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BV 222

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Powered by six BMW-Bramo Farnir 323R radial engines, the giant Wiking was the largest flying boat to see service during the war.

The first prototype (BV 222 V1) made its first cargo flight to Norway in July 1941 and later flew supplies to Afrika Korps in North Africa. The subsequent V2 and V3 were armed with machine guns in various positions on the fuselage and wings for defence. By late 1942, five more pre-production Wikings had entered service and with first three aircraft, equipped the specially-formed Luft-Transportstaffel.

With interest in the BV 222 as a long-range reconnaissance aircraft growing, a number of the flying-boats were refitted, receiving search and rear-warning radar equipment and powered gun turrets. Soon they were in service from bases in the Bay of Biscay, for Atlantic U-boat co-operation flights.

Meanwhile, in April 1943, BV 222 V7 made its first flight, powered by six Junkers Jumo 207C diesels. This became the prototype for the BV 222C, which entered production at the Blohm und Voss plant near Hamburg. Five were delivered to maritime partrol units in 1943; four others remain uncompleted.

Deutsche Lufthansa (DLH) ordered three Blohm uhd Voss BV 222 Wiking (Viking) aircraft in September 1939 to fill a requirement for a new 24-berth transatlantic airliner. The first of these made its initial flight in September 1940, by then World War II had started and DLH no longer had a use for the type. Possible military roles were investigated and the following July BV 222 V1 made its first supply flight, the first of many sorties for the Luftwaffe.


BV 222

The BV 222 as a submarine support BV 222 as a long range transport The BV 222 as a German flying boat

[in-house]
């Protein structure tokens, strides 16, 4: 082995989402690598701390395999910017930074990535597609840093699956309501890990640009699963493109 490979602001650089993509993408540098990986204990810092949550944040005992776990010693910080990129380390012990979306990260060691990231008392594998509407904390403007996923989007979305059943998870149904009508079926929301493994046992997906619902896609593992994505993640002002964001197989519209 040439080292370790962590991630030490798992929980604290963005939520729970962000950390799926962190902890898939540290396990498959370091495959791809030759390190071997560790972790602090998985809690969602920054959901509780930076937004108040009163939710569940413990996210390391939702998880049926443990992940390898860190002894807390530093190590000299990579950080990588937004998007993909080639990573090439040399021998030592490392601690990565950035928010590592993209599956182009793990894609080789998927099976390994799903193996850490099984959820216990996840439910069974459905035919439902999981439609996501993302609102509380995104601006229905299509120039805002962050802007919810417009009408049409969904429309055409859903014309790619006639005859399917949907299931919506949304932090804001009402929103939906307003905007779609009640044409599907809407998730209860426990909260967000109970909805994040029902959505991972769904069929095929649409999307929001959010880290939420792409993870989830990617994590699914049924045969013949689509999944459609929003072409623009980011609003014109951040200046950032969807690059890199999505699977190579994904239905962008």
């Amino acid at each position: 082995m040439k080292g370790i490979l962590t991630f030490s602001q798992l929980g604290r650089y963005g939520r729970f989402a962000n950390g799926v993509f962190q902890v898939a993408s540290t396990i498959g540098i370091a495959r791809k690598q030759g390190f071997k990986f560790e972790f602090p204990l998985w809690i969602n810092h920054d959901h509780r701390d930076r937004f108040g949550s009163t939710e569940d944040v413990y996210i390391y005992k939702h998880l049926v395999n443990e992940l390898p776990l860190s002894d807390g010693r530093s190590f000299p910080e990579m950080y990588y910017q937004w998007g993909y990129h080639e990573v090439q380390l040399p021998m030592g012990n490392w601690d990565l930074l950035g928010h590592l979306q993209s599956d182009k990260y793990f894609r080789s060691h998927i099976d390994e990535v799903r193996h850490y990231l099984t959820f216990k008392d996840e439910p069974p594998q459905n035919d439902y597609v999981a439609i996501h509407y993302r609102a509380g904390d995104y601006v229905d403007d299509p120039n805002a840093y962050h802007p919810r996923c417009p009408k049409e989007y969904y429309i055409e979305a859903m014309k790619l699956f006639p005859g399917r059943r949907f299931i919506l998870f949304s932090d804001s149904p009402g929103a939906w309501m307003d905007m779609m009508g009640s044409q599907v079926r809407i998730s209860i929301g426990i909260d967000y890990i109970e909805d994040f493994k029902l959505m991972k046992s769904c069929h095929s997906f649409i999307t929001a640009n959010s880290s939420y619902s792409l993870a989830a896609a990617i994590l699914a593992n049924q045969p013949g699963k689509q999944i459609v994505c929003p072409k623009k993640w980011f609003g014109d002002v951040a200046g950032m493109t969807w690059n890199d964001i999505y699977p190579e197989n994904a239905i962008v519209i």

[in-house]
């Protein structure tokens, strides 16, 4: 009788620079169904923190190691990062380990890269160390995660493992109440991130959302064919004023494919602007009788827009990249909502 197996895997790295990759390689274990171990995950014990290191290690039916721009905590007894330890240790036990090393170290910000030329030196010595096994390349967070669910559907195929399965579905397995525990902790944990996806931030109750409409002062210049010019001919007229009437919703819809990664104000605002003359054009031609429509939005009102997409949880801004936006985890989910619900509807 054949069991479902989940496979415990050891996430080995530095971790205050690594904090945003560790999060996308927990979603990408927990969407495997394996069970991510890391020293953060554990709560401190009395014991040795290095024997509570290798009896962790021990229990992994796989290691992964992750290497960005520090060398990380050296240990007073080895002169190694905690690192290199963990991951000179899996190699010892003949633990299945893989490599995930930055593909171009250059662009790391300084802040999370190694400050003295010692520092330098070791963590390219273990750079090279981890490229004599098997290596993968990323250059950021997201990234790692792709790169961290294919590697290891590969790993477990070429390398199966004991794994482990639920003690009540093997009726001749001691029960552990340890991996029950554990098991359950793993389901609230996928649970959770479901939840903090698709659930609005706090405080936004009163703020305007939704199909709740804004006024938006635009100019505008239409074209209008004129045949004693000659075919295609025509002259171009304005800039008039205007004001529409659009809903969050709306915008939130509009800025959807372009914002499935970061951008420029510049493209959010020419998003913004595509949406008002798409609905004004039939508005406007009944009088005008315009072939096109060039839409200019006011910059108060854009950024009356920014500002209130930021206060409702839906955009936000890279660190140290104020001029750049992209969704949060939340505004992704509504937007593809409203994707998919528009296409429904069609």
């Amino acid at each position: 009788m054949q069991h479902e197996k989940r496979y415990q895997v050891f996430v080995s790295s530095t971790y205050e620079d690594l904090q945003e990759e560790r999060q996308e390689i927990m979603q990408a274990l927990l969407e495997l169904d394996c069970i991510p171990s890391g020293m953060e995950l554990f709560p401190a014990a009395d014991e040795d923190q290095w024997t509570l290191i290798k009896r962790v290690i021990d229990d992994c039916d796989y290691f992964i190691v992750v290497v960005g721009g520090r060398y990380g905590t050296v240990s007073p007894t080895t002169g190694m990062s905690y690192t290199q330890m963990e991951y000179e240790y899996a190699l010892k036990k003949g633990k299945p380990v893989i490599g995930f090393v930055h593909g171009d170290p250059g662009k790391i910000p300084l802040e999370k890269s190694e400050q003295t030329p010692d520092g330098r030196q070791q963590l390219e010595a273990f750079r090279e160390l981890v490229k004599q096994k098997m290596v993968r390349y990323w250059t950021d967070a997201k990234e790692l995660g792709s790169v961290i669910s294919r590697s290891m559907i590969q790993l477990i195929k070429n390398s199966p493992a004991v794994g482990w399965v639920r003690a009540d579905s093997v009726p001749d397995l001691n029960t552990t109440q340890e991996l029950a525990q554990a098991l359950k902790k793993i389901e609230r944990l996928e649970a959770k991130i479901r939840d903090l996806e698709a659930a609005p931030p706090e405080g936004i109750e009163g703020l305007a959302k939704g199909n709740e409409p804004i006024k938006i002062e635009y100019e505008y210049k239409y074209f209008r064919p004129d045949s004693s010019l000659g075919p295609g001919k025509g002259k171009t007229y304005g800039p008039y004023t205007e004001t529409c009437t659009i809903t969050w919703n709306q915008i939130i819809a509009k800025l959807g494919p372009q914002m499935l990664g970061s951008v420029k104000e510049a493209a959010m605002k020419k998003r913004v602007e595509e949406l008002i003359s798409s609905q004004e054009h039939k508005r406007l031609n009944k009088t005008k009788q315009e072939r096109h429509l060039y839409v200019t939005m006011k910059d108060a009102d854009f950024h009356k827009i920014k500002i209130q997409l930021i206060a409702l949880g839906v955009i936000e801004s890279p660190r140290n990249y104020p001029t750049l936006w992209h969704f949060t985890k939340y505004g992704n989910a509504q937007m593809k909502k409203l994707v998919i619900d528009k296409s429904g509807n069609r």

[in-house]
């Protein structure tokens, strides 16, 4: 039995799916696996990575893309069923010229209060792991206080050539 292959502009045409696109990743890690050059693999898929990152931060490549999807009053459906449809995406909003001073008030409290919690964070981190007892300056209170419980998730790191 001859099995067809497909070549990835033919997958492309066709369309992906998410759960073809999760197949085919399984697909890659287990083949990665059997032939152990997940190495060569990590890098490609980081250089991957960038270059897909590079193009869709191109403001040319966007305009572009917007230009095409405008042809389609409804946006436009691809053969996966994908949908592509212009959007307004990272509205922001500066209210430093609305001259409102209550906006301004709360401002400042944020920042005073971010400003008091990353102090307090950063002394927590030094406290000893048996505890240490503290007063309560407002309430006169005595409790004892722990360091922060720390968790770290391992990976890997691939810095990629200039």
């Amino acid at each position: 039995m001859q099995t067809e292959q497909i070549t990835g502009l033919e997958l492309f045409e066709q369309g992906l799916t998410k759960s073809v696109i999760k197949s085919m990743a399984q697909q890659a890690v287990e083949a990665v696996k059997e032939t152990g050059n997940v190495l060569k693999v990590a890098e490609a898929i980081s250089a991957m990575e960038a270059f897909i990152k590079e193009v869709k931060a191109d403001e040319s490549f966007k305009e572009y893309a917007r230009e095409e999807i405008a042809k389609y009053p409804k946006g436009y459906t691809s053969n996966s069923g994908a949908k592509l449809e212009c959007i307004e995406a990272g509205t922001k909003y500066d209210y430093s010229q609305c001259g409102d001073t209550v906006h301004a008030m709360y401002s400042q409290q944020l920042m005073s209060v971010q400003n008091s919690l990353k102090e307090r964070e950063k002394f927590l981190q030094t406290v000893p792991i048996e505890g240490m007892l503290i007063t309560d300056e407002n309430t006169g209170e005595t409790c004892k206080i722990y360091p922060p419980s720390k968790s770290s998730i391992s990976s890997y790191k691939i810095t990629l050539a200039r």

In May 1943 BV 222 V5 was tranferred to south-west France for U-boat support duties. During 1942 BV 222s were engaged on supply missions to North Africa. From Greek and Italian bases the aircraft flew back to Tobruk or Derna, and often returned carrying casualties. BV 222A-0 V8 is seen here testing its engines on a launching ramp. It was shot down by RAF Beaufighters on 10 December 1942.

BV 222 (Technical Specification)
Role Long range transport and maritime reconnaissance flying boat
Manufacturer Blohm Und Voss
Maximum Speed 390 kmh (242 mph)
Maximum Range 6,095 km (3,787 miles)
Ceiling 7,300 meters (23,950 feet)
Maximum Takeoff

30,650 kg (67,572 lbs)
49,000 kg (108,027 lbs)
Wing Area

46.00 meters (150 ft, 11 in)
37.00 meters (121 ft, 5 in)
10.90 meters (35 ft, 9 in)
255 square meters (2,745 sq ft)
Engines Six Junkers Jumo 207C in-line diesel engines each providing 746-kW (1,000 hp)
Armament (BV 222C-09) three 20 mm (0.79 in) MG 151 cannon
Five 13 mm (0.51 in) MG 131 machine guns

Photo Gallery

Cockpit view of the BV 222, the largest production aircraft of Blohm Und... Top view of the BV 222 showing its six engines. Tail view of the BV 222. Made by a friend of me, Tommy

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